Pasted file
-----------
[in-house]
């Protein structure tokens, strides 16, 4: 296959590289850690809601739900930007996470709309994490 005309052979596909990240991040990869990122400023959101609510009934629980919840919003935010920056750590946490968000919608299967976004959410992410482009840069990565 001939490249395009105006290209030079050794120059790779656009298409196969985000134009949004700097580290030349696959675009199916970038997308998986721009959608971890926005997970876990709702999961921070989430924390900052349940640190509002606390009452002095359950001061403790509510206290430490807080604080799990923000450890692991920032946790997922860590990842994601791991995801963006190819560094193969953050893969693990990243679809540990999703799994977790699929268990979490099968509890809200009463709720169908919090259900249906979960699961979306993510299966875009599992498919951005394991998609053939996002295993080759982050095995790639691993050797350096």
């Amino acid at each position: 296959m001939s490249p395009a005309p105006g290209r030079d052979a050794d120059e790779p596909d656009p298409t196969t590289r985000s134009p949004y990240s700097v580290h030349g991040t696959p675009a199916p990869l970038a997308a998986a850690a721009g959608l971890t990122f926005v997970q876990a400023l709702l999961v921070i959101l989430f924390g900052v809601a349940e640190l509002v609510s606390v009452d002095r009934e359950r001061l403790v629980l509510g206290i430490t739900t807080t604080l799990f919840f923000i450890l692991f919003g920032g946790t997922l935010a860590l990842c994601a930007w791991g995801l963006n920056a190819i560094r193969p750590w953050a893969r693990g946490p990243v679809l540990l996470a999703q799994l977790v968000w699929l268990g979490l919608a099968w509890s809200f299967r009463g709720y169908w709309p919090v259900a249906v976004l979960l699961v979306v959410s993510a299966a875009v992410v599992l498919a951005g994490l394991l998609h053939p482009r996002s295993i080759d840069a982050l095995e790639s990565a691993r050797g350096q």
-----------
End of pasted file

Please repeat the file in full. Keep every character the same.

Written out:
[in-house]
């Protein structure tokens, strides 16, 4: 296959590289850690809601739900930007996470709309994490 005309052979596909990240991040990869990122400023959101609510009934629980919840919003935010920056750590946490968000919608299967976004959410992410482009840069990565 001939490249395009105006290209030079050794120059790779656009298409196969985000134009949004700097580290030349696959675009199916970038997308998986721009959608971890926005997970876990709702999961921070989430924390900052349940640190509002606390009452002095359950001061403790509510206290430490807080604080799990923000450890692991920032946790997922860590990842994601791991995801963006190819560094193969953050893969693990990243679809540990999703799994977790699929268990979490099968509890809200009463709720169908919090259900249906979960699961979306993510299966875009599992498919951005394991998609053939996002295993080759982050095995790639691993050797350096």
């Amino acid at each position: 296959m001939s490249p395009a005309p105006g290209r030079d052979a050794d120059e790779p596909d656009p298409t196969t590289r985000s134009p949004y990240s700097v580290h030349g991040t696959p675009a199916p990869l970038a997308a998986a850690a721009g959608l971890t990122f926005v997970q876990a400023l709702l999961v921070i959101l989430f924390g900052v809601a349940e640190l509002v609510s606390v009452d002095r009934e359950r001061l403790v629980l509510g206290i430490t739900t807080t604080l799990f919840f923000i450890l692991f919003g920032g946790t997922l935010a860590l990842c994601a930007w791991g995801l963006n920056a190819i560094r193969p750590w953050a893969r693990g946490p990243v679809l540990l996470a999703q799994l977790v968000w699929l268990g979490l919608a099968w509890s809200f299967r009463g709720y169908w709309p919090v259900a249906v976004l979960l699961v979306v959410s993510a299966a875009v992410v599992l498919a951005g994490l394991l998609h053939p482009r996002s295993i080759d840069a982050l095995e790639s990565a691993r050797g350096q």